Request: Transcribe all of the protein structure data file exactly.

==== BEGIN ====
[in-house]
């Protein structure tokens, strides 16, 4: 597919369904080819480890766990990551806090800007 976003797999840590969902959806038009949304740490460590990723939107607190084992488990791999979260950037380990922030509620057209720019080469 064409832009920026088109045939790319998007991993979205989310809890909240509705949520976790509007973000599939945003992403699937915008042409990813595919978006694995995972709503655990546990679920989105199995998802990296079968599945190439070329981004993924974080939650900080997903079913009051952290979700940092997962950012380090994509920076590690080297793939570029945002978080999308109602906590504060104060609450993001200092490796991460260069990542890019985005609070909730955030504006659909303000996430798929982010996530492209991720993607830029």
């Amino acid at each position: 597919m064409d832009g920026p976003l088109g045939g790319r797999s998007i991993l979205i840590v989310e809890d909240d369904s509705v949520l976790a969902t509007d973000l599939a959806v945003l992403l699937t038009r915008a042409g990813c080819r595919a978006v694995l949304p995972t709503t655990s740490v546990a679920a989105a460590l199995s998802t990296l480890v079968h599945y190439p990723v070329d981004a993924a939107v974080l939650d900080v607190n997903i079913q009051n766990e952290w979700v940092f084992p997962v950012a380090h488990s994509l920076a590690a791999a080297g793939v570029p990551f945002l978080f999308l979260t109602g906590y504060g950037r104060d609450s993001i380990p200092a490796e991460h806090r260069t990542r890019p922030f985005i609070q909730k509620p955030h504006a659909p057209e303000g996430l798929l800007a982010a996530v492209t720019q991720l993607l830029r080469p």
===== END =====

[in-house]
């Protein structure tokens, strides 16, 4: 597919369904080819480890766990990551806090800007 976003797999840590969902959806038009949304740490460590990723939107607190084992488990791999979260950037380990922030509620057209720019080469 064409832009920026088109045939790319998007991993979205989310809890909240509705949520976790509007973000599939945003992403699937915008042409990813595919978006694995995972709503655990546990679920989105199995998802990296079968599945190439070329981004993924974080939650900080997903079913009051952290979700940092997962950012380090994509920076590690080297793939570029945002978080999308109602906590504060104060609450993001200092490796991460260069990542890019985005609070909730955030504006659909303000996430798929982010996530492209991720993607830029």
């Amino acid at each position: 597919m064409d832009g920026p976003l088109g045939g790319r797999s998007i991993l979205i840590v989310e809890d909240d369904s509705v949520l976790a969902t509007d973000l599939a959806v945003l992403l699937t038009r915008a042409g990813c080819r595919a978006v694995l949304p995972t709503t655990s740490v546990a679920a989105a460590l199995s998802t990296l480890v079968h599945y190439p990723v070329d981004a993924a939107v974080l939650d900080v607190n997903i079913q009051n766990e952290w979700v940092f084992p997962v950012a380090h488990s994509l920076a590690a791999a080297g793939v570029p990551f945002l978080f999308l979260t109602g906590y504060g950037r104060d609450s993001i380990p200092a490796e991460h806090r260069t990542r890019p922030f985005i609070q909730k509620p955030h504006a659909p057209e303000g996430l798929l800007a982010a996530v492209t720019q991720l993607l830029r080469p």